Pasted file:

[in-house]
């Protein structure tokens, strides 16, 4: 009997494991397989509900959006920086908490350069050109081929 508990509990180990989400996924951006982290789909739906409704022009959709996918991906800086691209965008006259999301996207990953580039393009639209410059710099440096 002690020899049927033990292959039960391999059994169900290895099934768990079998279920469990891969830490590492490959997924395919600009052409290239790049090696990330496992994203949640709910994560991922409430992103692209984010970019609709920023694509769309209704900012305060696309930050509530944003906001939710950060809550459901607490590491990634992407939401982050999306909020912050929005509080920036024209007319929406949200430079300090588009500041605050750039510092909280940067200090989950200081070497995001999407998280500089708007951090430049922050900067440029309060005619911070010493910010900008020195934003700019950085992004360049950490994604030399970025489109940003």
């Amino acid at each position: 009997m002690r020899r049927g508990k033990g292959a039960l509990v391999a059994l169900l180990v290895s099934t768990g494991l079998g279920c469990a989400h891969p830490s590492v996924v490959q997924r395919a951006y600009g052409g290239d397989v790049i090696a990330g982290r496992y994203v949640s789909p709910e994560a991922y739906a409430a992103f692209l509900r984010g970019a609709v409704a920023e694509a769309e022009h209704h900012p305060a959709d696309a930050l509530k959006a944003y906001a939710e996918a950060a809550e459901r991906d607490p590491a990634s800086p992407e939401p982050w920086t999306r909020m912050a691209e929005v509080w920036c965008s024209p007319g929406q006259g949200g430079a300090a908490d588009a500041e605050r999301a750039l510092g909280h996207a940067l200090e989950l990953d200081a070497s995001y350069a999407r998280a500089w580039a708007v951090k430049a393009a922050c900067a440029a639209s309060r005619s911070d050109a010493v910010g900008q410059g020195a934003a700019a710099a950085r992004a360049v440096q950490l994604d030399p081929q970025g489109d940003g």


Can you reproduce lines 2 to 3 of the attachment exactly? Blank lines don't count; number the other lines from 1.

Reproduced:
């Protein structure tokens, strides 16, 4: 009997494991397989509900959006920086908490350069050109081929 508990509990180990989400996924951006982290789909739906409704022009959709996918991906800086691209965008006259999301996207990953580039393009639209410059710099440096 002690020899049927033990292959039960391999059994169900290895099934768990079998279920469990891969830490590492490959997924395919600009052409290239790049090696990330496992994203949640709910994560991922409430992103692209984010970019609709920023694509769309209704900012305060696309930050509530944003906001939710950060809550459901607490590491990634992407939401982050999306909020912050929005509080920036024209007319929406949200430079300090588009500041605050750039510092909280940067200090989950200081070497995001999407998280500089708007951090430049922050900067440029309060005619911070010493910010900008020195934003700019950085992004360049950490994604030399970025489109940003």
């Amino acid at each position: 009997m002690r020899r049927g508990k033990g292959a039960l509990v391999a059994l169900l180990v290895s099934t768990g494991l079998g279920c469990a989400h891969p830490s590492v996924v490959q997924r395919a951006y600009g052409g290239d397989v790049i090696a990330g982290r496992y994203v949640s789909p709910e994560a991922y739906a409430a992103f692209l509900r984010g970019a609709v409704a920023e694509a769309e022009h209704h900012p305060a959709d696309a930050l509530k959006a944003y906001a939710e996918a950060a809550e459901r991906d607490p590491a990634s800086p992407e939401p982050w920086t999306r909020m912050a691209e929005v509080w920036c965008s024209p007319g929406q006259g949200g430079a300090a908490d588009a500041e605050r999301a750039l510092g909280h996207a940067l200090e989950l990953d200081a070497s995001y350069a999407r998280a500089w580039a708007v951090k430049a393009a922050c900067a440029a639209s309060r005619s911070d050109a010493v910010g900008q410059g020195a934003a700019a710099a950085r992004a360049v440096q950490l994604d030399p081929q970025g489109d940003g």